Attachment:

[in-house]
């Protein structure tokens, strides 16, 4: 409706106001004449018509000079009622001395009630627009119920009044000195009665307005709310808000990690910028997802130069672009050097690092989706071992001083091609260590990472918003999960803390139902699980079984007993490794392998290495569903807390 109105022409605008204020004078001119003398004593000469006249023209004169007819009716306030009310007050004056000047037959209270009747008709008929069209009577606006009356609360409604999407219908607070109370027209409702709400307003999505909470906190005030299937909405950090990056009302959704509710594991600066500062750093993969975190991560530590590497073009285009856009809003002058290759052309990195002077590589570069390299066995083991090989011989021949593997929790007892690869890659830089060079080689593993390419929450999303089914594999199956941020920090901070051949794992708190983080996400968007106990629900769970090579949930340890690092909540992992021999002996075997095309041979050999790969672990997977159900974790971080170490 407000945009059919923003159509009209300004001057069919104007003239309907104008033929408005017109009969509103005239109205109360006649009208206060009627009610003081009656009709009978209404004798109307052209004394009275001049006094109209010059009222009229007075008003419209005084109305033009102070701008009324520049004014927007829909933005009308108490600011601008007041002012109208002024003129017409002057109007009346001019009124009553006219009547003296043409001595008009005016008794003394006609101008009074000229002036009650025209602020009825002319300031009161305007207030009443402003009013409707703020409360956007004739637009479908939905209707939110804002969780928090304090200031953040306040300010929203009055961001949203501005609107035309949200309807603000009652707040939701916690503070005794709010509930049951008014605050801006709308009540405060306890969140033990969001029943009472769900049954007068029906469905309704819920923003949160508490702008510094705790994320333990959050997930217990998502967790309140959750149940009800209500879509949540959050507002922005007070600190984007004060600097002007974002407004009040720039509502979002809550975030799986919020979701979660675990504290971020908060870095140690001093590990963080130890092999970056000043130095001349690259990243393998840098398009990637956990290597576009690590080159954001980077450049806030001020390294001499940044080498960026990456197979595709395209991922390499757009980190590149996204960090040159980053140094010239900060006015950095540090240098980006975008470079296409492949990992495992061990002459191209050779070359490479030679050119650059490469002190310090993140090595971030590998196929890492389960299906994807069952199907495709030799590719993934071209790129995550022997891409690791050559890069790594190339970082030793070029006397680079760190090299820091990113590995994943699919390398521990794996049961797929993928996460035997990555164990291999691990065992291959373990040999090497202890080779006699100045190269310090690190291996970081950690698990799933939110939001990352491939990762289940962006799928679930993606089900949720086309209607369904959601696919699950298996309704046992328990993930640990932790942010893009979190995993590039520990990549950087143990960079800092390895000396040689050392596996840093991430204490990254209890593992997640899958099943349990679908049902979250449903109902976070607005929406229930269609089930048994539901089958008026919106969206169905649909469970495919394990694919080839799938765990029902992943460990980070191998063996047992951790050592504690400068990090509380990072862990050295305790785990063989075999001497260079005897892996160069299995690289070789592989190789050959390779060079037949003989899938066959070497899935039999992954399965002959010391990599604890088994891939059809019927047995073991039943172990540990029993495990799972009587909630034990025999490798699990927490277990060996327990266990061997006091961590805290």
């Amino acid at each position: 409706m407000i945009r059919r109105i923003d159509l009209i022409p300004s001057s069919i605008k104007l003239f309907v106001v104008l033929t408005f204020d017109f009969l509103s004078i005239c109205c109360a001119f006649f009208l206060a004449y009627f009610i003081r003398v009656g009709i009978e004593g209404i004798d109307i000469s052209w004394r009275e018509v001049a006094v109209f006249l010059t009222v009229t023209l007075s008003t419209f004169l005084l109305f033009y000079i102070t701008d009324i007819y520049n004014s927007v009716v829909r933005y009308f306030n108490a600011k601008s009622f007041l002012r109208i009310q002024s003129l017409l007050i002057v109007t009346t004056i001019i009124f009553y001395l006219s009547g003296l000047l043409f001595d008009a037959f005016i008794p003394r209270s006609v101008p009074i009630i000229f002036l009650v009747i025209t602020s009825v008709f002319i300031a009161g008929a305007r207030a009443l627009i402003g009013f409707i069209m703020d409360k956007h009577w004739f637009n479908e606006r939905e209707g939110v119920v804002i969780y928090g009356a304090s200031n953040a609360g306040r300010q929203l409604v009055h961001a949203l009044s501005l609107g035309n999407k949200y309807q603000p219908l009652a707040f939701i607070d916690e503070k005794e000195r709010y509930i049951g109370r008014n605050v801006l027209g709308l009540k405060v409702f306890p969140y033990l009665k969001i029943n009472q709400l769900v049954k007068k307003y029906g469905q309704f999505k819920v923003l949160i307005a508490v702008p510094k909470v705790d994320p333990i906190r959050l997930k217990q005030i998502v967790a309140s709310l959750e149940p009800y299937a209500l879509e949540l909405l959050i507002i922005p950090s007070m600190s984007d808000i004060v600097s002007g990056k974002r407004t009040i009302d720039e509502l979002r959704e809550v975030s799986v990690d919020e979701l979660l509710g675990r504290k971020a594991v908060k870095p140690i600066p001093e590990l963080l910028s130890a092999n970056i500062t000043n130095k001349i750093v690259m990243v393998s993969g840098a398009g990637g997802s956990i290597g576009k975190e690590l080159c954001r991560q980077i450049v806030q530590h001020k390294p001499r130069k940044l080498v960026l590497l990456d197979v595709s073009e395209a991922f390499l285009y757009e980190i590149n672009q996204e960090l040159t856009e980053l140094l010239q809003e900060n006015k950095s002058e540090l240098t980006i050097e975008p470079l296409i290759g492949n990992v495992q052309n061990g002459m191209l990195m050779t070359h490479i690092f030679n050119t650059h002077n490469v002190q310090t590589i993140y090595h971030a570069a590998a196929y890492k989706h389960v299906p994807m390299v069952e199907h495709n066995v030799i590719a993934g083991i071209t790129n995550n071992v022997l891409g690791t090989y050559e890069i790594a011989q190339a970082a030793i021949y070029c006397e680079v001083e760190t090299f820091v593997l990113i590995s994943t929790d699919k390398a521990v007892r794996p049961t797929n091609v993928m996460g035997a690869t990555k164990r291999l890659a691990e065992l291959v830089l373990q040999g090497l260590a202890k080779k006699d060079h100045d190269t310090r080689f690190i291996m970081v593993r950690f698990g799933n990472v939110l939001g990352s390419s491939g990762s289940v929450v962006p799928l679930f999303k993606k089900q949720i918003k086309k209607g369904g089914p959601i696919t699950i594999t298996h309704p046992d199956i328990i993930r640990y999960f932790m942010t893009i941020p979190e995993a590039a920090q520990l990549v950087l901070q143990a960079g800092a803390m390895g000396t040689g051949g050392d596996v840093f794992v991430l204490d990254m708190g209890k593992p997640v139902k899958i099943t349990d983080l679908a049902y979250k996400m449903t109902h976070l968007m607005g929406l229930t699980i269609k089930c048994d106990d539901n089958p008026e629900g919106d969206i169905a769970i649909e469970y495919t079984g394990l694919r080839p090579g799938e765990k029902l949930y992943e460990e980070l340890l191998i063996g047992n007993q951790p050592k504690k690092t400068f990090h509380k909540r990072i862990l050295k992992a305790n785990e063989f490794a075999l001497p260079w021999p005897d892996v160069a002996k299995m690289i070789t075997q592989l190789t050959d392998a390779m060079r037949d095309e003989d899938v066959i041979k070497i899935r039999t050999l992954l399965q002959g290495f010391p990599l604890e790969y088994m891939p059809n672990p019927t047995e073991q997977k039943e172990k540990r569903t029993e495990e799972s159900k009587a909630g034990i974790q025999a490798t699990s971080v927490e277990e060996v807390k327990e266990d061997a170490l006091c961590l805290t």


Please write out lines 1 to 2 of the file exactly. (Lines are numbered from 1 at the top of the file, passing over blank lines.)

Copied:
[in-house]
């Protein structure tokens, strides 16, 4: 409706106001004449018509000079009622001395009630627009119920009044000195009665307005709310808000990690910028997802130069672009050097690092989706071992001083091609260590990472918003999960803390139902699980079984007993490794392998290495569903807390 109105022409605008204020004078001119003398004593000469006249023209004169007819009716306030009310007050004056000047037959209270009747008709008929069209009577606006009356609360409604999407219908607070109370027209409702709400307003999505909470906190005030299937909405950090990056009302959704509710594991600066500062750093993969975190991560530590590497073009285009856009809003002058290759052309990195002077590589570069390299066995083991090989011989021949593997929790007892690869890659830089060079080689593993390419929450999303089914594999199956941020920090901070051949794992708190983080996400968007106990629900769970090579949930340890690092909540992992021999002996075997095309041979050999790969672990997977159900974790971080170490 407000945009059919923003159509009209300004001057069919104007003239309907104008033929408005017109009969509103005239109205109360006649009208206060009627009610003081009656009709009978209404004798109307052209004394009275001049006094109209010059009222009229007075008003419209005084109305033009102070701008009324520049004014927007829909933005009308108490600011601008007041002012109208002024003129017409002057109007009346001019009124009553006219009547003296043409001595008009005016008794003394006609101008009074000229002036009650025209602020009825002319300031009161305007207030009443402003009013409707703020409360956007004739637009479908939905209707939110804002969780928090304090200031953040306040300010929203009055961001949203501005609107035309949200309807603000009652707040939701916690503070005794709010509930049951008014605050801006709308009540405060306890969140033990969001029943009472769900049954007068029906469905309704819920923003949160508490702008510094705790994320333990959050997930217990998502967790309140959750149940009800209500879509949540959050507002922005007070600190984007004060600097002007974002407004009040720039509502979002809550975030799986919020979701979660675990504290971020908060870095140690001093590990963080130890092999970056000043130095001349690259990243393998840098398009990637956990290597576009690590080159954001980077450049806030001020390294001499940044080498960026990456197979595709395209991922390499757009980190590149996204960090040159980053140094010239900060006015950095540090240098980006975008470079296409492949990992495992061990002459191209050779070359490479030679050119650059490469002190310090993140090595971030590998196929890492389960299906994807069952199907495709030799590719993934071209790129995550022997891409690791050559890069790594190339970082030793070029006397680079760190090299820091990113590995994943699919390398521990794996049961797929993928996460035997990555164990291999691990065992291959373990040999090497202890080779006699100045190269310090690190291996970081950690698990799933939110939001990352491939990762289940962006799928679930993606089900949720086309209607369904959601696919699950298996309704046992328990993930640990932790942010893009979190995993590039520990990549950087143990960079800092390895000396040689050392596996840093991430204490990254209890593992997640899958099943349990679908049902979250449903109902976070607005929406229930269609089930048994539901089958008026919106969206169905649909469970495919394990694919080839799938765990029902992943460990980070191998063996047992951790050592504690400068990090509380990072862990050295305790785990063989075999001497260079005897892996160069299995690289070789592989190789050959390779060079037949003989899938066959070497899935039999992954399965002959010391990599604890088994891939059809019927047995073991039943172990540990029993495990799972009587909630034990025999490798699990927490277990060996327990266990061997006091961590805290």